- Broaden Your Scope: Automate all provisioning tasks in sight. Just because your application is containerized or configuration management is automated it doesn’t mean it’s a push button from start to finish. Reasonably sized applications have many dependencies, approvals and setup steps that are don’t have a place in typical scripted recipes.
- Manual Tasks: Make the work flow by bringing every manual process into the onboarding pipeline and avoid the need for emails. Make sure to cater to non-standard requests also, as that will help keep everything in one place.
- Draft and Versioned Provisioning: Allow provisioning plans to be built along with the code, be it infrastructure-as-code or catalog requests. As new requirements come into play, revise provision drafts accordingly.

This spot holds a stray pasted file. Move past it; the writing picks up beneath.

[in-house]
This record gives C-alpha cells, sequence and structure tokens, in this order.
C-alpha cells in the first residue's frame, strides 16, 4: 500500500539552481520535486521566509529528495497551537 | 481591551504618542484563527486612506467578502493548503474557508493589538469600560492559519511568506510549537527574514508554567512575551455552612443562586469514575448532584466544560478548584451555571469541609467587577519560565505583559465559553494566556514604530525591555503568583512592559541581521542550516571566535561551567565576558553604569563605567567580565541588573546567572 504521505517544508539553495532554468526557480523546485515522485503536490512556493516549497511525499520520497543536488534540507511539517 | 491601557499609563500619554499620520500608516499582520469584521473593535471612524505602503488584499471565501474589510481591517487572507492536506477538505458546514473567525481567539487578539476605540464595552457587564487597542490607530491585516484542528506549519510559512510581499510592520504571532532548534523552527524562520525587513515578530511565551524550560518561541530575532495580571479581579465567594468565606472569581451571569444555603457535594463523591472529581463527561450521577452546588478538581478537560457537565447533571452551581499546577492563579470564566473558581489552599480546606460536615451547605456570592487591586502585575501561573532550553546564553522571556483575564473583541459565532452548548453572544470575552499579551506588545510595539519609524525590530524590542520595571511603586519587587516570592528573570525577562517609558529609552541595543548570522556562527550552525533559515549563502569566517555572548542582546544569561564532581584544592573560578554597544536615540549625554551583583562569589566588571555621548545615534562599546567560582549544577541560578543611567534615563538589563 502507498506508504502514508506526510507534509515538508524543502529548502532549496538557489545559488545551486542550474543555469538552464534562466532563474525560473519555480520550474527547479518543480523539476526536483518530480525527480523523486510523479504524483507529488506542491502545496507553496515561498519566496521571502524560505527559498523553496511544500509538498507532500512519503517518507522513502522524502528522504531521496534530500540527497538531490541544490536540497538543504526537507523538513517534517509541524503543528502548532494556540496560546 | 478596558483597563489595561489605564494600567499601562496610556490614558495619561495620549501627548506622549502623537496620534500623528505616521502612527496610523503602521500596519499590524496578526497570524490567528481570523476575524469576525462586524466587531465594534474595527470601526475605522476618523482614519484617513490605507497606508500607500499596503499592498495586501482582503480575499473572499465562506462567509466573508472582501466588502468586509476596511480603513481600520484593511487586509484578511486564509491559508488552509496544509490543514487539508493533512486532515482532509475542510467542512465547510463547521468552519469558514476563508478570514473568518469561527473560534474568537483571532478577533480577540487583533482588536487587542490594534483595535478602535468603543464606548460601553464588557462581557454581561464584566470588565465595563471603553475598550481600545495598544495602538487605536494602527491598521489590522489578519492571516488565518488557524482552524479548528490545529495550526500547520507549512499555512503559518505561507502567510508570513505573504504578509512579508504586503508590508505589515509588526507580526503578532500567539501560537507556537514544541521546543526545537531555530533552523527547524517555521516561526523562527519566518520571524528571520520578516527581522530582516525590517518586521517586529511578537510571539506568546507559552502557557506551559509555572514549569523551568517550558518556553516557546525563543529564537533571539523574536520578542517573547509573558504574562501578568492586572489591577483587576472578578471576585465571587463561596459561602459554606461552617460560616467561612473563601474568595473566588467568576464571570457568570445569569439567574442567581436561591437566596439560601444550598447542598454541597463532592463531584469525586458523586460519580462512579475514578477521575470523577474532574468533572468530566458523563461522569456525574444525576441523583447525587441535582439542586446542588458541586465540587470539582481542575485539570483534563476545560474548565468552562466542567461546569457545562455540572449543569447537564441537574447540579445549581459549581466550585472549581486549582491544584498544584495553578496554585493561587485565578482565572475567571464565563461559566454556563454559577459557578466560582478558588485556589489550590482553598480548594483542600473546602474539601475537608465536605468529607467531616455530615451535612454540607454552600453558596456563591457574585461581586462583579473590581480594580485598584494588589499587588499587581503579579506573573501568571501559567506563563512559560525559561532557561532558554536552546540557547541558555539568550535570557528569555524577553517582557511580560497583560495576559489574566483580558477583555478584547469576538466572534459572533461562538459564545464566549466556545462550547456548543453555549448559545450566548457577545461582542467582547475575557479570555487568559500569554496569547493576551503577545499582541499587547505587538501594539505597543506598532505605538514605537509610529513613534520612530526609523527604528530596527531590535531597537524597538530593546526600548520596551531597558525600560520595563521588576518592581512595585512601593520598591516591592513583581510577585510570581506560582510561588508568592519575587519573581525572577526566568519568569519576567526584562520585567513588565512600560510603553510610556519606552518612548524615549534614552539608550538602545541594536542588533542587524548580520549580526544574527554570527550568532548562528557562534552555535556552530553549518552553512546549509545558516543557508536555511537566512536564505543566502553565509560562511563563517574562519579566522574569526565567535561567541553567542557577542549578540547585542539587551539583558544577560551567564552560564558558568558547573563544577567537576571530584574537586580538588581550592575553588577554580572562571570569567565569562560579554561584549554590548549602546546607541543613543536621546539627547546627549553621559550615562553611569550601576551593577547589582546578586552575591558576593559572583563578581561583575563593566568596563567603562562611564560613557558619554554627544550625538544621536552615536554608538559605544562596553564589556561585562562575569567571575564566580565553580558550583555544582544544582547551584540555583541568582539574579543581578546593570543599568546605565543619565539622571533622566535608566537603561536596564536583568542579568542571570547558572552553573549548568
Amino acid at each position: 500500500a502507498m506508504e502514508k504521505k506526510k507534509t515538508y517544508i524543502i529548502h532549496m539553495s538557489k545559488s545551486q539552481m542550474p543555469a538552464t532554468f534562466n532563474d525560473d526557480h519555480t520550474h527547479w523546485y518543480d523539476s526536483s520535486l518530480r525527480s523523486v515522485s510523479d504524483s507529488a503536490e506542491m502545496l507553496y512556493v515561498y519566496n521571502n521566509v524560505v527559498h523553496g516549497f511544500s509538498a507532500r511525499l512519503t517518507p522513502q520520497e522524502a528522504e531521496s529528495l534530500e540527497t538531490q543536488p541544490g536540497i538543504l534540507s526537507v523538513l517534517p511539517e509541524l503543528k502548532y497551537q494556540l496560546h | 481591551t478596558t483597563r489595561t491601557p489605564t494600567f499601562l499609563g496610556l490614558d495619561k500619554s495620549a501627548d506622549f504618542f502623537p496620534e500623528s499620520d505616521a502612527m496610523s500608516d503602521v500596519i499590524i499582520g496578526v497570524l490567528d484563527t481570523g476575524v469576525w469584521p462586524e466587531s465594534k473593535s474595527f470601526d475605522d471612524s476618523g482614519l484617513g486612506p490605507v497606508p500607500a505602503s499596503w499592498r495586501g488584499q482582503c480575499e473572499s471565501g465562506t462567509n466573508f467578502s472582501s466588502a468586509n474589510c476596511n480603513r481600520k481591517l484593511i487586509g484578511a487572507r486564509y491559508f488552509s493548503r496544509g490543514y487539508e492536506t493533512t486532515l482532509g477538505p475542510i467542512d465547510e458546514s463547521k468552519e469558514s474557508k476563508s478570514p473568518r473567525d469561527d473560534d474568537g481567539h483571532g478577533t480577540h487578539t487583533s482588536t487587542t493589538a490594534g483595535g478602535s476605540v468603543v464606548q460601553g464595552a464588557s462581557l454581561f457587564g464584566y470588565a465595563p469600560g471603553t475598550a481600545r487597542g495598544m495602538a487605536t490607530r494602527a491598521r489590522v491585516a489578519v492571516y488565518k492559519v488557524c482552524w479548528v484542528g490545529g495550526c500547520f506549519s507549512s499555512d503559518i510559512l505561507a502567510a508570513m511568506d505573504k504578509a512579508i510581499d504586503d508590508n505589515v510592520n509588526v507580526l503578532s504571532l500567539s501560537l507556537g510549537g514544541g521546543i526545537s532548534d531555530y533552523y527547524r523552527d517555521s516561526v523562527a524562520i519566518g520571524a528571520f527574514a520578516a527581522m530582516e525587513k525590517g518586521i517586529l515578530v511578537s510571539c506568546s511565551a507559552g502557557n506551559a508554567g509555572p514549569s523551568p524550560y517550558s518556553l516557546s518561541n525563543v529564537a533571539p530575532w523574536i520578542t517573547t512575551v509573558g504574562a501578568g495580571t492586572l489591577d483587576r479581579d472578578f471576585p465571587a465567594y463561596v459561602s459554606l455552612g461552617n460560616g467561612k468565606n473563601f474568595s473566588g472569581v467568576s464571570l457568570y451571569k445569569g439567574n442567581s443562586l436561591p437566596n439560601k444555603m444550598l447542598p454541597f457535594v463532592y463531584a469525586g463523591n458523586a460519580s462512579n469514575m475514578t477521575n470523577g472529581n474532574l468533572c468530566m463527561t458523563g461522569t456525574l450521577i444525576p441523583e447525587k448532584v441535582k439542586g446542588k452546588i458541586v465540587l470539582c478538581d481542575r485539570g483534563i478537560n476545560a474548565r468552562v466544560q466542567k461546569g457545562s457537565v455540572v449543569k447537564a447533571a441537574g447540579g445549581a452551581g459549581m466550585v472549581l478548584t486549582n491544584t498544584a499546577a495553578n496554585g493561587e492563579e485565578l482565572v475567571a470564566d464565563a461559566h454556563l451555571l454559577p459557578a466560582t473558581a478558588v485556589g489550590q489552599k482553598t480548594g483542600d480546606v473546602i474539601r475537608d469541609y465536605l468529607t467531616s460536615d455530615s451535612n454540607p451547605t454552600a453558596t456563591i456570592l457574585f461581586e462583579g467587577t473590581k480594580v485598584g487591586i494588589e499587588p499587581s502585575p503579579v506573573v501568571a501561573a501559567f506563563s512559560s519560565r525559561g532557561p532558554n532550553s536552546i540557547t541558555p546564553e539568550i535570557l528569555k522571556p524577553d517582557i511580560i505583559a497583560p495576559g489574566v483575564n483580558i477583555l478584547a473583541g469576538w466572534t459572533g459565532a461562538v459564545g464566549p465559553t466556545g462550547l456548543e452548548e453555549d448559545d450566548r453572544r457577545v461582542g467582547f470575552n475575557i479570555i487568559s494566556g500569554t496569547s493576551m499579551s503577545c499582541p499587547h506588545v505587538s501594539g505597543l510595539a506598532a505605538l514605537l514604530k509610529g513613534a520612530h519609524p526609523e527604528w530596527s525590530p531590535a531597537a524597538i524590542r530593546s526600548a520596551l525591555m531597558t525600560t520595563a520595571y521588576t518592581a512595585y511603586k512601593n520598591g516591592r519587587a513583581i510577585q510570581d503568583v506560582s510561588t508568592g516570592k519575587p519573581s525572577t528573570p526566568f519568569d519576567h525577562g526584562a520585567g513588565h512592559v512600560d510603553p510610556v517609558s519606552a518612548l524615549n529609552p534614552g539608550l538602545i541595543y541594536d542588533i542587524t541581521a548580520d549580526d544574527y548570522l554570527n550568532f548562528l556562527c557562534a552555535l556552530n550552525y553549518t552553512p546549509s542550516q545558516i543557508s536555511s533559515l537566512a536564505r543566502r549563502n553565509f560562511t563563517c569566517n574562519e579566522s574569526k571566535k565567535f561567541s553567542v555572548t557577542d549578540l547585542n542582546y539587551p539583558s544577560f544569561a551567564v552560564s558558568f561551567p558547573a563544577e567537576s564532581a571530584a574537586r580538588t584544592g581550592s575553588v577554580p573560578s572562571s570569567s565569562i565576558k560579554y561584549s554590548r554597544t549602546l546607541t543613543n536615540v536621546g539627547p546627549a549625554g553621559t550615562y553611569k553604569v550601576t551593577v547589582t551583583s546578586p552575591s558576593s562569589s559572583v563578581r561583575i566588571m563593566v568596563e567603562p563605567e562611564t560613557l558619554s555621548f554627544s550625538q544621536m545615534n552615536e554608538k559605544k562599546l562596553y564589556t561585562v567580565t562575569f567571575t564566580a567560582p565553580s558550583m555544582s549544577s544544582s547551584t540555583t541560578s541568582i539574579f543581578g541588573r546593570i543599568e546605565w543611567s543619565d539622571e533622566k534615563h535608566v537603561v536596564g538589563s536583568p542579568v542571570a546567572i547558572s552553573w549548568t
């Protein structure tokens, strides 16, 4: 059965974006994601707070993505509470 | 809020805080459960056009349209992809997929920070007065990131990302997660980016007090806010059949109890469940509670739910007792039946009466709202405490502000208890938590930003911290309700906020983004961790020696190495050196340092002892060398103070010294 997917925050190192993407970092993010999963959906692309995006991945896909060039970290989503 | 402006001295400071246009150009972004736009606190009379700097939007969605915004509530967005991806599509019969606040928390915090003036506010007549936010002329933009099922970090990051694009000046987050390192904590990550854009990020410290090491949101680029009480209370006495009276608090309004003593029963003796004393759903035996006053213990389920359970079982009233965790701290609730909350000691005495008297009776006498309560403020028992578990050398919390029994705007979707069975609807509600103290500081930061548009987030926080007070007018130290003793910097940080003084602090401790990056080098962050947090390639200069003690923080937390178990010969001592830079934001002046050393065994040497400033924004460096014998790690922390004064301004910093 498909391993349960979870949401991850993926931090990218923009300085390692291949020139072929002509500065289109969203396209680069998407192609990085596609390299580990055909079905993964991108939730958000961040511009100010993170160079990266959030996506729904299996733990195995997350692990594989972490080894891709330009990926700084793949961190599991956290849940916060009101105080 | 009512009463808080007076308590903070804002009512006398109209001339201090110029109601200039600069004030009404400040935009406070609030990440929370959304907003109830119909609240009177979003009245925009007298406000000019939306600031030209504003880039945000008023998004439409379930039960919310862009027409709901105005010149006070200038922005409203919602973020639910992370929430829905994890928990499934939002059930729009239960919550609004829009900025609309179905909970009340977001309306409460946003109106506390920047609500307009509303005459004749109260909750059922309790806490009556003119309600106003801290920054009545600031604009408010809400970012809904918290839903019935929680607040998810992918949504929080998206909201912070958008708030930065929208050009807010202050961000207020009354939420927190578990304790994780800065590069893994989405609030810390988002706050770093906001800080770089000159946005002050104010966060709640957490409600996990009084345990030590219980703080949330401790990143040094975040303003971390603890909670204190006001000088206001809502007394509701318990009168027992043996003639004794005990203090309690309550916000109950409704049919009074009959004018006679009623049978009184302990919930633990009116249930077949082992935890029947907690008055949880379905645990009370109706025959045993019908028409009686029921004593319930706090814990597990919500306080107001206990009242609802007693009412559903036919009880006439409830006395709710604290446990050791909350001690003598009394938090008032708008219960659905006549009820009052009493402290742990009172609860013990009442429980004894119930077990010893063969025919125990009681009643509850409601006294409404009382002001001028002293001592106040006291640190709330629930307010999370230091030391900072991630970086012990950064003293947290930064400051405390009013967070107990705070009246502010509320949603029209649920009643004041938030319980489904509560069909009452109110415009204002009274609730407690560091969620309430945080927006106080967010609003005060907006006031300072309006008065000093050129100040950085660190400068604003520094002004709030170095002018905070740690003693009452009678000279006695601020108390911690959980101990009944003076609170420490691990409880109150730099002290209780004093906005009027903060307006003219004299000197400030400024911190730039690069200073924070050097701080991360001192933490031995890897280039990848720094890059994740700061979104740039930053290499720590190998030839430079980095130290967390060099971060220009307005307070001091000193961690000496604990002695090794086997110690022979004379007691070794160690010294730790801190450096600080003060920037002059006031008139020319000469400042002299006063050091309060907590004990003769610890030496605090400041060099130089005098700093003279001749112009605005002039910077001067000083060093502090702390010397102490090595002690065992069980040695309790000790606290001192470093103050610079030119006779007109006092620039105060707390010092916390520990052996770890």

- Scale to Environment: For every new environment in the onboarding chain just reapply the previous requests and configurations, but adjust them to that particular stage. For example, a preproduction environment template will probably need to scale CPU, network and memory to closely mimic production.
- Just-in-time: Make sure provisioning happens before code is delivered. If before means just-in-time, great. Maybe it’s just a matter of putting provisioning before deployment in the automation pipeline. Or maybe it’s a non-standard request that needs human intervention and holds up a release for a short time. The closer provisioning looks like continuous deployment, the better.